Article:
For his part, Mr. Vance denied in an interview that his office had ever given preferential treatment to any defendant because of wealth or social status. He said that claim is “simply wrong and is inconsistent and opposite to what I believe in and to what the lawyers in this office believe in.”
Ms. Gaffney, who was a senior sex crimes prosecutor, argued during the hearing that Mr. Epstein did not merit the highest offender status because he had not been indicted in Florida on all of the accusations against him. Several of his accusers had refused to cooperate, she told the judge, court records show.
She made the argument even though the New York state panel that evaluates people convicted of sex crimes — the Board of Examiners of Sex Offenders — had calculated that Mr. Epstein had a high risk of reoffending. His risk assessment was 130 — “solidly above” the 110 threshold for a level 3 offender, court records show.
The board had based its decision, in part, on a 22-page affidavit from detectives in the Palm Beach Police Department that detailed complaints from minors who said Mr. Epstein had molested them — a document Ms. Gaffney also had.
Yet Ms. Gaffney argued — incorrectly it turned out — that because Mr. Epstein was indicted on only one of those crimes, the other allegations could not be considered when determining sex-offender status.
“If an offender is not indicted for an offense, it is strong evidence that the offense did not occur,” Ms. Gaffney said.
The judge said she had done many sex-offender registration hearings with defendants “much less troubling than this one” and that prosecutors “would never make a downward argument like this.”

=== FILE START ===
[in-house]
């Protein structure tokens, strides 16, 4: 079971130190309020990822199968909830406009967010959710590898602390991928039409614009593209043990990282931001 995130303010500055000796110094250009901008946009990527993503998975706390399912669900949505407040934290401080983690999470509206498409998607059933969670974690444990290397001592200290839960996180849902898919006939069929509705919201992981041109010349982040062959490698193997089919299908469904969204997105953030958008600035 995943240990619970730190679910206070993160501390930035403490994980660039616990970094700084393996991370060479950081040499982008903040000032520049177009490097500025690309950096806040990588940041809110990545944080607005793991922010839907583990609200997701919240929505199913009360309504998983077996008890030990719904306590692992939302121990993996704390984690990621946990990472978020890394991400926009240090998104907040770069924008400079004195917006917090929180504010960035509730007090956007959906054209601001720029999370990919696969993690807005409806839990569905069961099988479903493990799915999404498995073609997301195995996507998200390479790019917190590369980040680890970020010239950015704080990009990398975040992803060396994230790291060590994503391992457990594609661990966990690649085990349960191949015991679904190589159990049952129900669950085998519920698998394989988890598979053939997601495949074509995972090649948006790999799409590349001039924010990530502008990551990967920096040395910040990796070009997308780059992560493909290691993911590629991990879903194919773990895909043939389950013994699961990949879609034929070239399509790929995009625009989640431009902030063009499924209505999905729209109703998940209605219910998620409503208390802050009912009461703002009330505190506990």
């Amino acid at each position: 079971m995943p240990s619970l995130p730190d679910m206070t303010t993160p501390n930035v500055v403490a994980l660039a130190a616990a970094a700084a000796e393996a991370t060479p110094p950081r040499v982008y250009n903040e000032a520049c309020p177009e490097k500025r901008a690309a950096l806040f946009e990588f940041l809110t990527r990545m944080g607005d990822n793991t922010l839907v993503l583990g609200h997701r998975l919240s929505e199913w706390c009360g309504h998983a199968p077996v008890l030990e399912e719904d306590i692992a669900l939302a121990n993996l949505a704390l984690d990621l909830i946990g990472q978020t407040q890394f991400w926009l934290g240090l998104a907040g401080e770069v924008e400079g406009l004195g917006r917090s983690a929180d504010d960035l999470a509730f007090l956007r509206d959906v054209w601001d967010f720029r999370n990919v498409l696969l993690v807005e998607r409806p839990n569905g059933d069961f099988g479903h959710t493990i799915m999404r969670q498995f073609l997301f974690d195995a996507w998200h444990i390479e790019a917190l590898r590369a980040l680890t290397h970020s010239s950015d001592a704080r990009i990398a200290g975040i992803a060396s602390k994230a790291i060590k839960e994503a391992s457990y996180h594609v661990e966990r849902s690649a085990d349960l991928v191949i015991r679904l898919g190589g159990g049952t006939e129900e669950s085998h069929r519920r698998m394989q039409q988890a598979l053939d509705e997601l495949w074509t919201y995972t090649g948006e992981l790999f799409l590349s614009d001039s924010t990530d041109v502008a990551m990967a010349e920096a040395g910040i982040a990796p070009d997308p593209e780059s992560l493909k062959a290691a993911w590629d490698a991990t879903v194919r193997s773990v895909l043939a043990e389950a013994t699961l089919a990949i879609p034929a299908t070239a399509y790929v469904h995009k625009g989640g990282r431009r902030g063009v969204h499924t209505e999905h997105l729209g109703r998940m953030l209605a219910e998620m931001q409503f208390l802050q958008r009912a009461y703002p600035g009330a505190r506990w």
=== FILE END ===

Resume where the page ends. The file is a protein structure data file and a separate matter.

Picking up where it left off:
Ms. Gaffney then told the judge she had tried to reach prosecutors in Florida to learn if they had spoken with Mr. Epstein’s accusers, but “no one was cooperative.”
“I don’t think you did much of an investigation here,” Justice Pickholz said.
Mr. Epstein’s lawyers, Mr. Lefkowitz and Sandra Musumeci, also argued for the lower rating. They noted their client had been rated a level-one sex offender in the United States Virgin Islands, his legal residence, and had received a similar rating in Florida.
Five months before the hearing, the lawyers had supplied Manhattan prosecutors with a deposition in which the lead prosecutor in Palm Beach, Lanna Belohlavek, told detectives “there are no real victims here,” Ms. Musumeci said in court.
Justice Pickholz was unmoved and labeled Mr. Epstein a level-three sex offender, which meant his name and address would be on a state registry of sex offenders for life. His lawyers appealed the decision, but an appellate panel upheld the ruling.
During the appeal, the Manhattan district attorney’s office did an about-face, admitting Ms. Gaffney had misinterpreted the law and stating there was “no basis for a downward departure” from the highest rating.
On Tuesday, Mr. Vance said he had not learned about the hearing or the subsequent appeal until well after they happened. He added he had not even heard of Mr. Epstein at the time, and he was not typically kept informed about every sex-offender status hearing.
He said in reviewing the transcript of the hearing he did not believe Ms. Gaffney “was going out on a ledge for the defendant.”
“I see the lawyer for our office arguing on a point of law where she thought she was right but she was wrong,” he said.
Ms. Gaffney, who was never disciplined for her decision, left the Manhattan district attorney’s office in September. She did not respond to messages on Tuesday seeking comment.